John Banks’ racist exchange with a Magic Talk listener on Tuesday was the latest in nearly 50 years of talkback scandals involving the hosts of radio talkback shows. Donna Chisholm has the receipts.
1972: On Radio I, sports talkback host Tim Bickerstaff launches a “Punch a Pom a Day” campaign after All Black Keith Murdoch was sent home from Wales for assaulting a security guard. According to writer Phil Gifford, an English woman rang in saying she couldn’t believe Bickerstaff really meant it and began to cry. Bickerstaff told Gifford he waited until 60 seconds of sobbing had passed before snapping, “Stop blubbering you silly Pommie cow.” Bickerstaff had roared with laughter. “Kept it going another six weeks, mate.”
1999: Listener Cyril tells Radio Sport host Martin Devlin he deserves to be treated like a schoolboy because of the way he interviews people. Devlin is taken to the Broadcasting Standards Authority after responding: “What a tosser you are Cyril. How dare you ring me up and say this you plonker. You sound like a crotchety old man who pees in your pants. Bugger off.” The BSA partially upholds the complaint.
1999: In a 3am call to Newstalk ZB fill-in host Mark Thomas, NZ First leader Winston Peters responds thus to an adverse comment from Thomas about the party: “You don’t have a brain you little fart; you’re a stupid little bastard.” When station general manager Bill Francis rang Peters’ office to suggest further calls might land Peters in trouble, a horrified press secretary said Peters had been encouraged to have an early night but didn’t always follow such advice.
2001: Leighton Smith describes a Newstalk ZB talkback caller as a nutter when he challenges the views of a professor who had been on the programme disputing global warming. Smith said his treatment of the caller was “gentle”, but the Broadcasting Standards Authority (BSA) upholds a complaint.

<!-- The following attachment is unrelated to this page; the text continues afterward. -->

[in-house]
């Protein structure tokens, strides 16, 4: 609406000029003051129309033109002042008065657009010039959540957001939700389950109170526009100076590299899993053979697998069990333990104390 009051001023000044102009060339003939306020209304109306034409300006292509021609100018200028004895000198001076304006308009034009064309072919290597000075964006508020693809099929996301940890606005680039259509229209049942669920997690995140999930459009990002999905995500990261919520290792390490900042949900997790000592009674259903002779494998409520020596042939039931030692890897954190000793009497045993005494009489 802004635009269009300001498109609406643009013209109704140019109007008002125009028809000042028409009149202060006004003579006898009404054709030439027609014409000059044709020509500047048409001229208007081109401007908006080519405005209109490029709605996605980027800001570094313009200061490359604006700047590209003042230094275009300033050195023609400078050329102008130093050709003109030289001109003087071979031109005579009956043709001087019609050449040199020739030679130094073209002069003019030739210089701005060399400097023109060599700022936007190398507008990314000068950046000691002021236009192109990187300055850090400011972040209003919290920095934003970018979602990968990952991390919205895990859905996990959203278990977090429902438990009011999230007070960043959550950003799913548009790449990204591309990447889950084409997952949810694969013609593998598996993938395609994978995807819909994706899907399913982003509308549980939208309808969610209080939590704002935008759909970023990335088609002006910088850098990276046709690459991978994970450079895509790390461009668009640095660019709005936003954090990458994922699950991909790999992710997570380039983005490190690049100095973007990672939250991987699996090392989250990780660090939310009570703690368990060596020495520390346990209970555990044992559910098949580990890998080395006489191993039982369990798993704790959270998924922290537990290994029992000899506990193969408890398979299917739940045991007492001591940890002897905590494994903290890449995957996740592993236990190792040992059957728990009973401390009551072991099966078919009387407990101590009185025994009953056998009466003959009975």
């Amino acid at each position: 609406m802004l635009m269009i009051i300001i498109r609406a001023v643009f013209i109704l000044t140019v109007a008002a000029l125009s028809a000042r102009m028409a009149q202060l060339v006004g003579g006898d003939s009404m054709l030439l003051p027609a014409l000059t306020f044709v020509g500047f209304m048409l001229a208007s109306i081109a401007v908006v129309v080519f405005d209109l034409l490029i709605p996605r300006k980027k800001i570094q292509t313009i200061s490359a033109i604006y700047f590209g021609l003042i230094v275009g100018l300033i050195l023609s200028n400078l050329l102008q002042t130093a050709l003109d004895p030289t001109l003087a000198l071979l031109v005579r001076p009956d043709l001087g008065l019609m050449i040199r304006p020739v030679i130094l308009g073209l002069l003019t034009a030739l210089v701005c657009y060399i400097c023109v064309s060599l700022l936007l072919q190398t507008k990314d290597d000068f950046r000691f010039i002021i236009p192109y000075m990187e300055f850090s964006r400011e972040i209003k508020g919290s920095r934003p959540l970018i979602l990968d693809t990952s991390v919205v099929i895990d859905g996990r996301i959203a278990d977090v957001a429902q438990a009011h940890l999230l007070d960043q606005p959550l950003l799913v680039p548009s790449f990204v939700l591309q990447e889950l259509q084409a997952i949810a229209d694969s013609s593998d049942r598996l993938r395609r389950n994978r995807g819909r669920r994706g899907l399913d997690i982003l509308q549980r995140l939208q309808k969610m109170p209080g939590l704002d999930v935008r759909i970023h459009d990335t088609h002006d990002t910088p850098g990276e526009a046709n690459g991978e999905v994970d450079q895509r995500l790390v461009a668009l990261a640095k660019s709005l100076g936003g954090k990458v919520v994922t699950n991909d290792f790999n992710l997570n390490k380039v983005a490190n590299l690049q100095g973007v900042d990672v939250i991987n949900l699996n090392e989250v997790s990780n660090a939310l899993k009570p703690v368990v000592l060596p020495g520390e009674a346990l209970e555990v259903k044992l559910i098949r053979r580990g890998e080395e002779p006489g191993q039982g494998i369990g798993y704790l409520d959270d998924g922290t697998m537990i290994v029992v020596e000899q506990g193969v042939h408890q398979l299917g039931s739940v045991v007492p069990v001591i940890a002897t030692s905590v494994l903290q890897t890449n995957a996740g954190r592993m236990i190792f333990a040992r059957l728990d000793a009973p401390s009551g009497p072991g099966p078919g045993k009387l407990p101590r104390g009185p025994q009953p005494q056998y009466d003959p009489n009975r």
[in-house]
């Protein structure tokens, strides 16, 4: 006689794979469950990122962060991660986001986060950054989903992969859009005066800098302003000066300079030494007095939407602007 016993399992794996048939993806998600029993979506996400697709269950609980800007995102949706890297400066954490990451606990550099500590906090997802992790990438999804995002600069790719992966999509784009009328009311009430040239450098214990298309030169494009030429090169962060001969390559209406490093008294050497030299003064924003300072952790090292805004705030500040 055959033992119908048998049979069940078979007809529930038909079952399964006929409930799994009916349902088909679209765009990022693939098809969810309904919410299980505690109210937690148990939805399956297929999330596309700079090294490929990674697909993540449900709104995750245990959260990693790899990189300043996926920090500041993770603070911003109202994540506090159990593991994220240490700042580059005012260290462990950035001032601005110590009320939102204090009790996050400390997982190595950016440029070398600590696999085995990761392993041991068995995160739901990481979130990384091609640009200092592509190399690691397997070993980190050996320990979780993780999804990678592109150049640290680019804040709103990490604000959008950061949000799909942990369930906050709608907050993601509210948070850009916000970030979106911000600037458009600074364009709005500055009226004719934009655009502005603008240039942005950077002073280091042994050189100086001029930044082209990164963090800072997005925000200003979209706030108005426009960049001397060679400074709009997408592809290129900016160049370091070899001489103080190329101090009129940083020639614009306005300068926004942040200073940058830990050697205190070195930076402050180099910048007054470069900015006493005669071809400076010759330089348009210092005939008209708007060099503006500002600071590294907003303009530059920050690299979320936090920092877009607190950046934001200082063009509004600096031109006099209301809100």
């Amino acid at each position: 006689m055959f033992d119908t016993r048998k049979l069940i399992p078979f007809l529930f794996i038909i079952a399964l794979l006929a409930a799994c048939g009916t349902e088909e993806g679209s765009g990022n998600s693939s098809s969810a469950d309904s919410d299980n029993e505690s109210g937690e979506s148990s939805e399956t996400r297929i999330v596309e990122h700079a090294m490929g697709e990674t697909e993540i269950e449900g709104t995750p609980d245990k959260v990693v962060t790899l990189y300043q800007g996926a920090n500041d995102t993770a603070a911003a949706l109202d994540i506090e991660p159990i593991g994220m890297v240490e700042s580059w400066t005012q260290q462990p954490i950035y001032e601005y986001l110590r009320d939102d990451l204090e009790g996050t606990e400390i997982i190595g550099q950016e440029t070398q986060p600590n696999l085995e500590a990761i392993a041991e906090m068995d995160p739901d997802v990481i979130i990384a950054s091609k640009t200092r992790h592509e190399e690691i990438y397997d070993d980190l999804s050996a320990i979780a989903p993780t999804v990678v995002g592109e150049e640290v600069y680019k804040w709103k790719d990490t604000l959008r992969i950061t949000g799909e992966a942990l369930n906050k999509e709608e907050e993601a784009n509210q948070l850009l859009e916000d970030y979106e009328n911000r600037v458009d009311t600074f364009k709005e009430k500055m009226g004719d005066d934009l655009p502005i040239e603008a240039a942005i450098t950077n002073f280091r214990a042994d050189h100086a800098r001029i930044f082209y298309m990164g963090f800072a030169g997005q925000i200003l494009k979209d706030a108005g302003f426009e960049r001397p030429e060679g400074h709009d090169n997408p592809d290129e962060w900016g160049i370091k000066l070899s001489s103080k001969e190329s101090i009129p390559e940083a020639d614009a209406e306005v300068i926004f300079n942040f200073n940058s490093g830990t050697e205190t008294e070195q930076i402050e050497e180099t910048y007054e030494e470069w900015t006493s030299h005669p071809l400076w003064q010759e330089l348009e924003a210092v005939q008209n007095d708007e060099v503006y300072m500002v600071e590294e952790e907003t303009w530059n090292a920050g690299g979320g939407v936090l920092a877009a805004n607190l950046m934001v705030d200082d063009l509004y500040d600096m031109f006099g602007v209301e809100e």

2011: In a diatribe about the coverage of the “teapot tapes” during the height of the election campaign, Radio Live host and former MP Michael Laws says the media has gone mad and “if I had a gun, I’d shoot them, put them out of their misery, because they have gone rabid and may affect others… the Herald on Sunday, for example, which is rabid all the time, no idea why somebody just hasn’t taken a shotgun there and cleaned out the entire newsroom.” Laws was stood down for the programme for six weeks and a complaint to the BSA was upheld.
2013: While interviewing a friend of an alleged victim of the Roast Busters group then under investigation for rape, Radio Live talkback hosts John Tamihere and Willie Jackson ask her about her sexual habits, dress sense and drinking, and what age she lost her virginity. The pair was stood down and the show ended when multiple advertisers pulled out.
2014: Veteran protester Castislav “Sam” Bracanov (78) throws a bucket of mud at former Act leader John Banks outside the High Court. Bracanov, charged with assault, told a judge the act was in revenge for remarks Banks made when he was a talkback host on Radio Pacific 22 years before, and again, five years after that. “I’ve been waiting 22 years for revenge,” Bracanov said.
2016: Martin Devlin (again), after receiving an abusive text from a listener, phones the person on air while making abusive comments about them. He also reads out their mobile phone number, breaching their privacy. The BSA upheld a complaint against him.
2018: Heather du Plessis-Allan refers to Pacific people as “leeches” on New Zealand on her Newstalk show Wellington Mornings with Heather du Plessis-Allan when discussing prime minister Jacinda Ardern’s decision to visit Nauru. She calls Nauru a hellhole and says the Pacific Islands “don’t matter. They are nothing but leeches on us. The Pacific Islands want money from us.”
An honourable exception:
In 2019, Newstalk ZB host Marcus Lush is widely applauded after challenging two women callers who said it was their right to pronounce Māori place names wrongly because that was how they’d always said them. Lush told one caller she was disrespectful and wilfully ignorant and said to the second: “Wow. You are extraordinary. This call almost should go into Te Papa. You are deliberately misrepresenting a language.”
This list is about hosts behaving badly. For a history focusing on the people on the other side of the phone, read Hayden Donnell’s deep dive into the world of phony political talkback calls.
With thanks to Bill Francis, whose book Inside Talk Radio (2002) was an invaluable resource in researching this piece.
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